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Una Mullally: Shame and derision that strangled Irish language seems to have evaporated

The shame and derision that once strangled the language appears to have evaporated

Last weekend audiences got an opportunity to see how Irish cinema was changing, perhaps forever. An Cailín Ciúin is a team effort. Funded in part through a TG4 scheme, it is a remarkable film and an instant classic.

An Cailín Ciúin is part of a golden era of Irish film, a medium that is maturing in spectacular ways. But it is also part of a cultural revival that has been ongoing for some time. It’s no coincidence that this involves the Irish language emerging, authentically, in so many facets of culture.

Consider the latest Fontaines DC album, Skinty Fia, which reached number one in Ireland and in the UK. It begins with a mantra, “In ár gcríotha go deo”, a reference to the Irish woman Margaret Keane whose family fought a three-year battle to have that inscribed on her gravestone in an English graveyard.

Or consider the explosion in Irish rap and hiphop, led by young Black artists here. Consider Denise Chaila’s breakout single, Anseo, or rapper Fay’d’s interpretation of An Spailpín Fánach. Consider the track, Oggy, by Sello featuring Offica, the latter a rising star from Louth, in which both throw in Irish lyrics, “An bfhuil tú réidh? Rugadh mé réidh,” Sello raps. When Offica enters, he announces the literal attractiveness of speaking Irish, “Conas atá tú? Yeah, she like how I speak.” The melodic sample used in Oggy is in fact the Traveller singer Mary Kate McDonagh singing The Tri-Coloured House, a tune also recorded by Lankum on their groundbreaking debut album, Cold Old Fire.

Or consider what the Belfast rap group Kneecap is doing, rapping through Irish, playing to thousands of people in Glasgow and Belfast, touring England and Ireland, and travelling to Los Angeles this month to play a show in Hollywood. Consider forms that go beyond language but feel profoundly rooted in an Irish aesthetic dug from the earth and pulled from the heavens, such as Michael Keegan-Dolan’s MÁM, and the ensuing documentary on that creative process, The Dance.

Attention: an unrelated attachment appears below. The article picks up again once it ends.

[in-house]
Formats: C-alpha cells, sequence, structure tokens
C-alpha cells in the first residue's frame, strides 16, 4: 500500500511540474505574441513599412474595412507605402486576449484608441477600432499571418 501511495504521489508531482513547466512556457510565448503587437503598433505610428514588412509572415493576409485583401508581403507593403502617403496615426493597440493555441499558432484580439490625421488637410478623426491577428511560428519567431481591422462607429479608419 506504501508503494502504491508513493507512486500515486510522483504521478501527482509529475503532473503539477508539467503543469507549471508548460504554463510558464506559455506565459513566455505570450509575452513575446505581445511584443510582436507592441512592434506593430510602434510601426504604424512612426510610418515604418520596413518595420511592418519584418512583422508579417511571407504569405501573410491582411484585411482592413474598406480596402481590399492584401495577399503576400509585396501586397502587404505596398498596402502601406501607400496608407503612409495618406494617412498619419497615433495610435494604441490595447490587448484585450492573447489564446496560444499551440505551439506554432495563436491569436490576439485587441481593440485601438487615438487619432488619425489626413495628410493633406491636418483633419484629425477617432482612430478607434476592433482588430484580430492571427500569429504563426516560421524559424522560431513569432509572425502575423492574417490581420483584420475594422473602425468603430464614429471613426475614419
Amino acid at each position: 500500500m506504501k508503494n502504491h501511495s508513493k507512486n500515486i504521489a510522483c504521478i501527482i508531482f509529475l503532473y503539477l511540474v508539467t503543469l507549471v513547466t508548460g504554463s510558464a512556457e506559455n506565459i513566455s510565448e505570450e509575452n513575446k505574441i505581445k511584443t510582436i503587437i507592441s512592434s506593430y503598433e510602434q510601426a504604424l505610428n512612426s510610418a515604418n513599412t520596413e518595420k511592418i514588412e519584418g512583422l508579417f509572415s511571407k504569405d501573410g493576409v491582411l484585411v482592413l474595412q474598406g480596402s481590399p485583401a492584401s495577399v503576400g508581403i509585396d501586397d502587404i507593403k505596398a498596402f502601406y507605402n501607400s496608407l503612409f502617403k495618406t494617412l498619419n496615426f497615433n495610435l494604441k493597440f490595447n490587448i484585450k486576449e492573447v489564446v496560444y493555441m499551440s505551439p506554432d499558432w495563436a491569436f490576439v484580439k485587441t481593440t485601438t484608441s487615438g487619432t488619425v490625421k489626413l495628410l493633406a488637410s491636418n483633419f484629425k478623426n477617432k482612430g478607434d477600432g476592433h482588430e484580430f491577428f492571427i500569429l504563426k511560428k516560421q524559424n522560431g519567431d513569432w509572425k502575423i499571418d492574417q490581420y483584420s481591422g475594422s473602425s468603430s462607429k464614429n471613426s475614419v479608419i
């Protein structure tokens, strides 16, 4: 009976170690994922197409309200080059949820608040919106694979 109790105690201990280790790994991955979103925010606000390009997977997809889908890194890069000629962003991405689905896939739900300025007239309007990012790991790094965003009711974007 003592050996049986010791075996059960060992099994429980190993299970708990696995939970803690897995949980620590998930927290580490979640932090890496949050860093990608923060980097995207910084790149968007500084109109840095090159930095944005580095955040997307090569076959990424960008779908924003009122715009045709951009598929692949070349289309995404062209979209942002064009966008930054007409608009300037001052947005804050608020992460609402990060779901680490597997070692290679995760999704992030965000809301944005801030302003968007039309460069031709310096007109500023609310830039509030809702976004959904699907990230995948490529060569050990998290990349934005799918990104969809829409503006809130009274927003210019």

What a joy to have this film in our lives and how fascinating and exciting to see the Irish language evolve, once more

So what’s happening? The Irish language is becoming increasingly centred in Irish popular culture. This movement, a coalescence, an emergence, is now impossible to ignore. The massive popularity of Manchán Magan’s book, Thirty-Two Words for Field, is a good barometer of people’s desire to connect with the language.

When Magan writes about the word “scim” which can mean a thin coating of particles like dust on a shelf, or limewash on a building, or a fairy film that covers the land, he could equally be writing about the layer of language that feels increasingly close to the surface here. Derided, oppressed, colonised, condemned, our language just won’t go away. As Magan frames it, it is a portal through which we can understand the land, spirituality, nature, connection and, indeed, ourselves. What is coming to the fore now is how it is also a tool and a vessel for great aesthetic pleasures.

The shame and derision that strangled the language appears to have evaporated. There is a generational shift happening where people express regret about not having Irish, and where people are gravitating towards the various arenas that hold it explicitly or implicitly. It feels that somewhere along the line this century, the language was liberated. Perhaps people in Ireland are getting out of their own way. Naturally, this change will have large social and political consequences. Culture moves politics, and the political entity most in tune with the culture of the day will be the one that garners support.

It is 44 years since Bob Quinn’s Poitín was released, the first feature film entirely in the Irish language. Quinn was also one of the driving forces behind the establishment of TG4, and one of the founders of the Galway Film Fleadh. Irish-language cinema is now not some kind of outlier in our cultural landscape, but an emerging genre manifesting from the desires of those who held the fort for so long.

An Cailín Ciúin was written by Colm Bairéad and adapted from a Claire Keegan story. Bairéad also directed the film. It was produced by Cleona Ní Chrualaoí. The casting is impeccable, introducing young Catherine Clinch to the world, and also providing an arena for the magnetic Carrie Crowley to soar. Stephen Rennicks, who has scored films including Adam & Paul, What Richard Did, Room, and Viva, crafted a subtle and beautiful score. John Murphy, who recently edited the documentary North Circular, edited the film. The production design by Emma Lowney is flawless, close to breathtaking. Kate McCullough was the cinematographer. McCullough is a monumental talent. In Arracht (also an Irish-language film) her work imbued the texture and palate of rocks and sea with a sense of deep foreboding. But in An Cailín Ciúin, something else happens. There’s a tone and temperature that is so perfectly judged, so achingly nostalgic, so gorgeously paced, so stunning in the richness of the every day, that the film moves beyond its medium, and closer to poetry.

What a joy to have this film in our lives and how fascinating and exciting to see the Irish language evolve, once more. Everyone should go to the cinema to witness this work of art, which is not just fluent in linguistic terms, but fluent in the language of beauty.